Early 18th century.
Shantou is the city where Italian missionaries introduced the Doron work technique. It is an old port town in the southern part of mainland China, facing the coast where Chinese sailing ships called "junks" were anchored in the harbor and there was an idyllic atmosphere at that time. In this area, many women were engaged in handicraft work as domestic jobs.
European traditional embroidery techniques were brought to Shantou, and the ancient Chinese designs of phoenixes and dragons were fused with Western sensibilities to establish "Shantou embroidery" as one of the three major embroideries in China.
Women grow up watching their mothers stitch needles from a young age and learn to hold needles by watching and imitating, and by the age of five, they can do simple embroidery by themselves. By the time they are 15 years old, many of them are involved in embroidery work. They have embroidery frames made of bamboo or rattan, needles, thread, and scissors. Using only a frame made of bamboo or rattan, a needle, thread, and scissors, the embroiderer inserts the needle at an astonishing speed and beautifully finishes even the most intricate designs using more than 100 different embroidery techniques.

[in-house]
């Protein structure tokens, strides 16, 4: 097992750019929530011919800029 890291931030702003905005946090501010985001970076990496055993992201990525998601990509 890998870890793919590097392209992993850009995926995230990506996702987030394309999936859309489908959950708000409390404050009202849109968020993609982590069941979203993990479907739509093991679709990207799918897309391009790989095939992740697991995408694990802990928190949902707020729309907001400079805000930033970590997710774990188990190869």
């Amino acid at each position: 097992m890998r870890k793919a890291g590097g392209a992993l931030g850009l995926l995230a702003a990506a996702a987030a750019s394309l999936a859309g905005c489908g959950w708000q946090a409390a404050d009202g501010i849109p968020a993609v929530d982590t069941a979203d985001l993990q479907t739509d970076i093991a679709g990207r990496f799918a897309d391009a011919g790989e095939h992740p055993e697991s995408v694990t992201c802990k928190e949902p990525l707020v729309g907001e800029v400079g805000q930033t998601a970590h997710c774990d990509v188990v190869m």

In this way, the technique was handed down from mother to daughter for more than 200 years. The fact that many of the designs are still the same as when they were brought from Europe adds to the antique charm.
This Shantou handkerchief conveys the excellence of handcraftsmanship. The use of natural fibers makes the handkerchiefs highly absorbent and practical, which is also a big attraction. Unfortunately, with modernization, this tradition has almost died out.Please take a look at the Shantou handkerchiefs, which are becoming increasingly rare.
Column: Shantou hand-embroidered handkerchief "Fine and neat square" >.
Please note that initial embroidery is not available for this handkerchief. Please note that initials are not embroidered on this handkerchief.
Shantou items priced over 30,000 yen will be shipped in a paulownia wood box.